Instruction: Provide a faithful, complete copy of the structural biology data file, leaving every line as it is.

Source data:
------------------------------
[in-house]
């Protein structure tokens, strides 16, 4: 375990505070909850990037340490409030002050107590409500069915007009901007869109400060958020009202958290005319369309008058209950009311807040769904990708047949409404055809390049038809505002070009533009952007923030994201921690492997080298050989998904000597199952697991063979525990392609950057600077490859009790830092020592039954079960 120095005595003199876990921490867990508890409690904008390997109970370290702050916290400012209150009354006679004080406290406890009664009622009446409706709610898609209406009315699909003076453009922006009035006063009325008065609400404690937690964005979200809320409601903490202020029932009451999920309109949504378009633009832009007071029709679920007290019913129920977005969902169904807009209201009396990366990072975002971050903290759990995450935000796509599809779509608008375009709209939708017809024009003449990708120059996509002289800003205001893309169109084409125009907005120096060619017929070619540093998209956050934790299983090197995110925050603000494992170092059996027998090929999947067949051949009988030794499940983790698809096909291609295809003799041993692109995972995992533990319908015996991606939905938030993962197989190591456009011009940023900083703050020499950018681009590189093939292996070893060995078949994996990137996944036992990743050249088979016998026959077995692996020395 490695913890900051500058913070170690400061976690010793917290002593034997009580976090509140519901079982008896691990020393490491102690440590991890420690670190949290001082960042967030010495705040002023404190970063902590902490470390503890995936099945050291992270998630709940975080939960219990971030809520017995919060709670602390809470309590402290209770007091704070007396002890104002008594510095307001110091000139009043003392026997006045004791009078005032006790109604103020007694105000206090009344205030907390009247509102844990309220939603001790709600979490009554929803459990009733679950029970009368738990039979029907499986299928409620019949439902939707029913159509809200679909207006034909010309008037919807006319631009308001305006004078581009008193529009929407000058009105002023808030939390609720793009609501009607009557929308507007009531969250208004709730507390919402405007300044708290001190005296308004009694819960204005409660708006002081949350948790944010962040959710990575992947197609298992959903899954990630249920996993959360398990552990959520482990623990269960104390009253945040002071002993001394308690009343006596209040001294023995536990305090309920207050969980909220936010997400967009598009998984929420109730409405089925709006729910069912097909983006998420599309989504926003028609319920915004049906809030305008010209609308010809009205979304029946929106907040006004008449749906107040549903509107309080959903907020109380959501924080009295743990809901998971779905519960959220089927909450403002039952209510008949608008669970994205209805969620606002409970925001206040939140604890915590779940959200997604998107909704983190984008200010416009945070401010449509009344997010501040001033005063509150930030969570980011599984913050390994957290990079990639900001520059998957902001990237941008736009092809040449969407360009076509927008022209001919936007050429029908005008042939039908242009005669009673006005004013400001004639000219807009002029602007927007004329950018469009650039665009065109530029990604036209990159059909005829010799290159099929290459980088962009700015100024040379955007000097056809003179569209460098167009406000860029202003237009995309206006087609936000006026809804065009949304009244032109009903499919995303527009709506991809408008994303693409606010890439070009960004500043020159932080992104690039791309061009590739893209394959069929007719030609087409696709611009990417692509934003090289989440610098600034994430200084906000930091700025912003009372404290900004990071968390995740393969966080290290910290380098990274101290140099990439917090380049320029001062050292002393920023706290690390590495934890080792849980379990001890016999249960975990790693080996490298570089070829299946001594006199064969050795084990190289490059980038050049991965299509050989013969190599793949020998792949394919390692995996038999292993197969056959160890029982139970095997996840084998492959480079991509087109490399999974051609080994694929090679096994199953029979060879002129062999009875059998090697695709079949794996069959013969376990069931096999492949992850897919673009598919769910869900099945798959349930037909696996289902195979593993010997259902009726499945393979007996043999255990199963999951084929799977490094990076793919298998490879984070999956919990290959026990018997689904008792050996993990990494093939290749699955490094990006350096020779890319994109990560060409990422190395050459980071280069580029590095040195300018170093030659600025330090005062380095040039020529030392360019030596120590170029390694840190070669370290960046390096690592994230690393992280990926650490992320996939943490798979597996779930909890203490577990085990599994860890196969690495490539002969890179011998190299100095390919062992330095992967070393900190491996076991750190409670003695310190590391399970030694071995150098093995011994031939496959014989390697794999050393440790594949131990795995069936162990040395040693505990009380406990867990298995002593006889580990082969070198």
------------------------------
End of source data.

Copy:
[in-house]
């Protein structure tokens, strides 16, 4: 375990505070909850990037340490409030002050107590409500069915007009901007869109400060958020009202958290005319369309008058209950009311807040769904990708047949409404055809390049038809505002070009533009952007923030994201921690492997080298050989998904000597199952697991063979525990392609950057600077490859009790830092020592039954079960 120095005595003199876990921490867990508890409690904008390997109970370290702050916290400012209150009354006679004080406290406890009664009622009446409706709610898609209406009315699909003076453009922006009035006063009325008065609400404690937690964005979200809320409601903490202020029932009451999920309109949504378009633009832009007071029709679920007290019913129920977005969902169904807009209201009396990366990072975002971050903290759990995450935000796509599809779509608008375009709209939708017809024009003449990708120059996509002289800003205001893309169109084409125009907005120096060619017929070619540093998209956050934790299983090197995110925050603000494992170092059996027998090929999947067949051949009988030794499940983790698809096909291609295809003799041993692109995972995992533990319908015996991606939905938030993962197989190591456009011009940023900083703050020499950018681009590189093939292996070893060995078949994996990137996944036992990743050249088979016998026959077995692996020395 490695913890900051500058913070170690400061976690010793917290002593034997009580976090509140519901079982008896691990020393490491102690440590991890420690670190949290001082960042967030010495705040002023404190970063902590902490470390503890995936099945050291992270998630709940975080939960219990971030809520017995919060709670602390809470309590402290209770007091704070007396002890104002008594510095307001110091000139009043003392026997006045004791009078005032006790109604103020007694105000206090009344205030907390009247509102844990309220939603001790709600979490009554929803459990009733679950029970009368738990039979029907499986299928409620019949439902939707029913159509809200679909207006034909010309008037919807006319631009308001305006004078581009008193529009929407000058009105002023808030939390609720793009609501009607009557929308507007009531969250208004709730507390919402405007300044708290001190005296308004009694819960204005409660708006002081949350948790944010962040959710990575992947197609298992959903899954990630249920996993959360398990552990959520482990623990269960104390009253945040002071002993001394308690009343006596209040001294023995536990305090309920207050969980909220936010997400967009598009998984929420109730409405089925709006729910069912097909983006998420599309989504926003028609319920915004049906809030305008010209609308010809009205979304029946929106907040006004008449749906107040549903509107309080959903907020109380959501924080009295743990809901998971779905519960959220089927909450403002039952209510008949608008669970994205209805969620606002409970925001206040939140604890915590779940959200997604998107909704983190984008200010416009945070401010449509009344997010501040001033005063509150930030969570980011599984913050390994957290990079990639900001520059998957902001990237941008736009092809040449969407360009076509927008022209001919936007050429029908005008042939039908242009005669009673006005004013400001004639000219807009002029602007927007004329950018469009650039665009065109530029990604036209990159059909005829010799290159099929290459980088962009700015100024040379955007000097056809003179569209460098167009406000860029202003237009995309206006087609936000006026809804065009949304009244032109009903499919995303527009709506991809408008994303693409606010890439070009960004500043020159932080992104690039791309061009590739893209394959069929007719030609087409696709611009990417692509934003090289989440610098600034994430200084906000930091700025912003009372404290900004990071968390995740393969966080290290910290380098990274101290140099990439917090380049320029001062050292002393920023706290690390590495934890080792849980379990001890016999249960975990790693080996490298570089070829299946001594006199064969050795084990190289490059980038050049991965299509050989013969190599793949020998792949394919390692995996038999292993197969056959160890029982139970095997996840084998492959480079991509087109490399999974051609080994694929090679096994199953029979060879002129062999009875059998090697695709079949794996069959013969376990069931096999492949992850897919673009598919769910869900099945798959349930037909696996289902195979593993010997259902009726499945393979007996043999255990199963999951084929799977490094990076793919298998490879984070999956919990290959026990018997689904008792050996993990990494093939290749699955490094990006350096020779890319994109990560060409990422190395050459980071280069580029590095040195300018170093030659600025330090005062380095040039020529030392360019030596120590170029390694840190070669370290960046390096690592994230690393992280990926650490992320996939943490798979597996779930909890203490577990085990599994860890196969690495490539002969890179011998190299100095390919062992330095992967070393900190491996076991750190409670003695310190590391399970030694071995150098093995011994031939496959014989390697794999050393440790594949131990795995069936162990040395040693505990009380406990867990298995002593006889580990082969070198």